Westfield couple dedicates life-saving ambulance
Eliana and Esteban Lomnitz at the ceremony dedicating a Magen David Adom ambulance in memory of his and her parents. Photo by Howard Wexler
March 14, 2012
In a salute to their parents that is intended to save lives, Esteban and Eliana Lomnitz have officially donated an ambulance to Magen David Adom, the Israeli equivalent of the Red Cross.
The dedication ceremony was held Sunday at their home in Westfield, where the ambulance was named in memory of his and her parents, Kurt and Helen Lomnitz and Oscar and Marion Guttman.
In a telephone interview two days before the dedication, Dr. Esteban Lomnitz, a retired cardiologist who was born in Chile, told NJ Jewish News, “I realized there was a need for more ambulances in Israel when I first visited there in 1970.”
Their contribution will add to the fleet of 800 ambulances MDA operates in all corners of Israel.
Gary Perl, northeast regional director of American Friends of Magen David Adom, told NJJN that the ambulance will be shipped to the port of Baltimore for delivery to Israel. “Every two months, ambulances are shipped to Magen David Adom in Israel,” he said. “Once it leaves Baltimore it takes about three months to enter the Magen David Adom fleet.”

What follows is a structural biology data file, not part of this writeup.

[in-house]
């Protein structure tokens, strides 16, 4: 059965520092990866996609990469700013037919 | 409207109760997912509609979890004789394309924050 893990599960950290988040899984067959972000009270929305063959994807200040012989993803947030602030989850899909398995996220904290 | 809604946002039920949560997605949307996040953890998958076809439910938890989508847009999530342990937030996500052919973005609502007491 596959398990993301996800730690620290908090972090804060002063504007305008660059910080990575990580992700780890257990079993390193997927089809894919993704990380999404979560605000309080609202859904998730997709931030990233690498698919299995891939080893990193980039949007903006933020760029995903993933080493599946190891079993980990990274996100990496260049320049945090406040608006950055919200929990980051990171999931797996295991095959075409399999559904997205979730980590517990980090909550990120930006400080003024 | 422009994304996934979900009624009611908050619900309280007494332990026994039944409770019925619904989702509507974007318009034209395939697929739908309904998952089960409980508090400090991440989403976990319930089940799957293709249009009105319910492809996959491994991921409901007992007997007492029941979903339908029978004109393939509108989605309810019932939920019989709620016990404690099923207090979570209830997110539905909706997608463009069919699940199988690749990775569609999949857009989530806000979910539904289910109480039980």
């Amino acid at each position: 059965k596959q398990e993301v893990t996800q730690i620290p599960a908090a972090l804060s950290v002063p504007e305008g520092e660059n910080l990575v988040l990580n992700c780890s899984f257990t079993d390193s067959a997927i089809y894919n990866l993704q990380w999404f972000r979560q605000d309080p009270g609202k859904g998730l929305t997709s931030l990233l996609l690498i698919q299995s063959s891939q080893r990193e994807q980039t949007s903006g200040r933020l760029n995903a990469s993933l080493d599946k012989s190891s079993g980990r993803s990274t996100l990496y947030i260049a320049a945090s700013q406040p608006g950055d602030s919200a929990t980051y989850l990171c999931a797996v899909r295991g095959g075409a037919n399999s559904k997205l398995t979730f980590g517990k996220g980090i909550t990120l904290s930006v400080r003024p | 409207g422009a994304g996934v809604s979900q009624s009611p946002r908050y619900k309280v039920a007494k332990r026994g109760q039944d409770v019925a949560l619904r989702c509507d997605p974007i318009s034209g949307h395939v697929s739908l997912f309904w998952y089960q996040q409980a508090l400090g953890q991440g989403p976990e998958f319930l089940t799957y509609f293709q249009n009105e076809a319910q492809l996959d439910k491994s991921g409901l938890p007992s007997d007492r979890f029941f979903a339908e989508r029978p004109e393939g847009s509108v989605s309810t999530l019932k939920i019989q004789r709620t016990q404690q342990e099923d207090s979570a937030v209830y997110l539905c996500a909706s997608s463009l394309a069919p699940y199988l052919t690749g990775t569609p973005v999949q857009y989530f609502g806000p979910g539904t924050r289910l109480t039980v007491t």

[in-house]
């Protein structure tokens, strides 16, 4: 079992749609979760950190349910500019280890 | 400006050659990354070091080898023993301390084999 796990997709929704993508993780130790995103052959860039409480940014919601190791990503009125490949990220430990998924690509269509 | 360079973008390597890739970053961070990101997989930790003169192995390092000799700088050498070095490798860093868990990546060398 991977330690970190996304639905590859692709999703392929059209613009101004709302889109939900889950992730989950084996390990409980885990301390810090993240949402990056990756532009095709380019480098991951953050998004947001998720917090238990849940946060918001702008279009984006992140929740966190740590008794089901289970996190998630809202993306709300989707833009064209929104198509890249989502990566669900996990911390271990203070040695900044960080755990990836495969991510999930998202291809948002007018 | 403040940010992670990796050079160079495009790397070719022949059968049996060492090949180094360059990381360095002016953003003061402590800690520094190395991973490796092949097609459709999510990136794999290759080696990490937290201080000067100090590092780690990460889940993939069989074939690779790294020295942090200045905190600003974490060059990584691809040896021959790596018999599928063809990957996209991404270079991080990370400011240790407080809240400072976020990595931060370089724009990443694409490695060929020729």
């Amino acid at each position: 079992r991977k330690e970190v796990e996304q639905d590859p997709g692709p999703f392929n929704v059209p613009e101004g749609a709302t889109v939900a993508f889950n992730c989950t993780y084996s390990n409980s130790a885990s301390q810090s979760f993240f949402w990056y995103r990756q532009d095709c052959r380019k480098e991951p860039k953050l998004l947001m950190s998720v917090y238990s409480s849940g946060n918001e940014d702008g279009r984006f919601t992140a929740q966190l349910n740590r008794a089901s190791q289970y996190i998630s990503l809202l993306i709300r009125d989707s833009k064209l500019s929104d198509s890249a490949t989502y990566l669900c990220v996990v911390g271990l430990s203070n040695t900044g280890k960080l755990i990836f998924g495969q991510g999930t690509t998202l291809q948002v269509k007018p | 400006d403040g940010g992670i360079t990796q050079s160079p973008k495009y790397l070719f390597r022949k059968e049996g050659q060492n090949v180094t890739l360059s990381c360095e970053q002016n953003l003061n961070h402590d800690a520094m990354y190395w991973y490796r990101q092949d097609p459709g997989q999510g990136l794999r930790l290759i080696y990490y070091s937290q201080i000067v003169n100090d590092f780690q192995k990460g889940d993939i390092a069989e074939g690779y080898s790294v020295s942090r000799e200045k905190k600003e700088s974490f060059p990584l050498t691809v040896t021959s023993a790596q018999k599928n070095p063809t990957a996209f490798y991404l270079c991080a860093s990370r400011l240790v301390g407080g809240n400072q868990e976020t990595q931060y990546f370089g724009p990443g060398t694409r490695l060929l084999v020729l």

The ambulances cost $100,000 apiece and are manufactured in Elkhart, Ind., by General Motors. By the time they arrive in Israel, they are fully equipped with all the necessary medical equipment.
“Usually Magen David Adom determines the location of an ambulance, depending on need,” said Perl. “A donor will request a specific location. We try to accommodate, but we never guarantee.”
In his case, Lomnitz said, “I left it up to MDA where to send the ambulance, and they said they would inform me where it is located. Three or four times a year they will send us a report about what is being done with the ambulance.”
Lomnitz said he believes that honoring his and his wife’s parents in this particular way provides critical assistance to Israelis.
“I saw the importance of ambulances in regular medical care and in wartime emergencies,” he said. “I felt that was a very important task, and I hope it sets an example for other people.”